One thing you touched on a little bit is the knowing the market and basing important decisions off of what may or may not become. This is something I truley believe to be key in having an edge in real estate. I have read a few articles lately about this and I am searching for more information about it if anybody knows any good sources??.. I want to be able to identify different stages in the market and know the best ways to take advantage of them before expanding my real estate portfolio.

Any and all advice is greatly appreciated. Best of luck to all of you on your journey and Thank you to those of you who have and continue to serve in our military!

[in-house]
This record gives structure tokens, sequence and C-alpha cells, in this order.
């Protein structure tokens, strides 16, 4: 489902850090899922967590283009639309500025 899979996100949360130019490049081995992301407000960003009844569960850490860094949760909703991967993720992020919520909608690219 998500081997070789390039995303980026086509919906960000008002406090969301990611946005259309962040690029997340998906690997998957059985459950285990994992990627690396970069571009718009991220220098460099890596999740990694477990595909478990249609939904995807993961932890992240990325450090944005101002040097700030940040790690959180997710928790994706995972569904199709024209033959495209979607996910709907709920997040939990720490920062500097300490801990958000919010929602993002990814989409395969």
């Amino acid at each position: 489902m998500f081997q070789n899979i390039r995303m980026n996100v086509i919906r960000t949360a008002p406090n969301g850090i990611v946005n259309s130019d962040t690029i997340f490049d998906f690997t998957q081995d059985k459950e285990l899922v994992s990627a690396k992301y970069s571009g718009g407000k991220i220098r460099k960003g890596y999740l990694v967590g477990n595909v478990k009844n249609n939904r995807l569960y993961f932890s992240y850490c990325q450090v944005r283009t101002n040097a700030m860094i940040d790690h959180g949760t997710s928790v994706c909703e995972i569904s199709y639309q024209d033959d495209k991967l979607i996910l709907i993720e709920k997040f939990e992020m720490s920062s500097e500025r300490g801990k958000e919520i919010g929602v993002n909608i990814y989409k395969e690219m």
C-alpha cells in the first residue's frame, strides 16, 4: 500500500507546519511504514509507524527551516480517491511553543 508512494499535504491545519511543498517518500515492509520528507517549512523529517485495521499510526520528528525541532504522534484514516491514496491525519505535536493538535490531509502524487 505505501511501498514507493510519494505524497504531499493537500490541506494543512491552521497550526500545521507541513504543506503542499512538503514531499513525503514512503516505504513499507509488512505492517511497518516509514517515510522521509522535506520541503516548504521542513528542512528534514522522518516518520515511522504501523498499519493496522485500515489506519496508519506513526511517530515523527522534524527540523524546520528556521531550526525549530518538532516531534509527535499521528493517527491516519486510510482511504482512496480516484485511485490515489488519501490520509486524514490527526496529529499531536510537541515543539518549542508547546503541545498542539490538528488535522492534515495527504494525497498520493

Just a lowly Beech Bonanza driver here...

I must admit I am not open minded...at least I realize it. Right now I am overweighted in real estate. I'm almost uncomfortable about it. I'm only comfortable with buy and hold. Those buildings are my financial freedom. 

I am in the position to acquire more real estate, but not so sure I want to deal with more tenants. My rental income more than covers my expenses, and I have other sources of income, so my desire for more RE isn't strong. I am not keen on property management companies.

The recent weakness in equities has me interested in owning more dividend stocks, and more financial type investments as opposed to more RE.

Never put all your eggs in one basket.

I'm retired, have more than I need, and see no need to chase the carrot.

@Tyler Flagg  Looks like you are off to a great start.  Keep up the great work.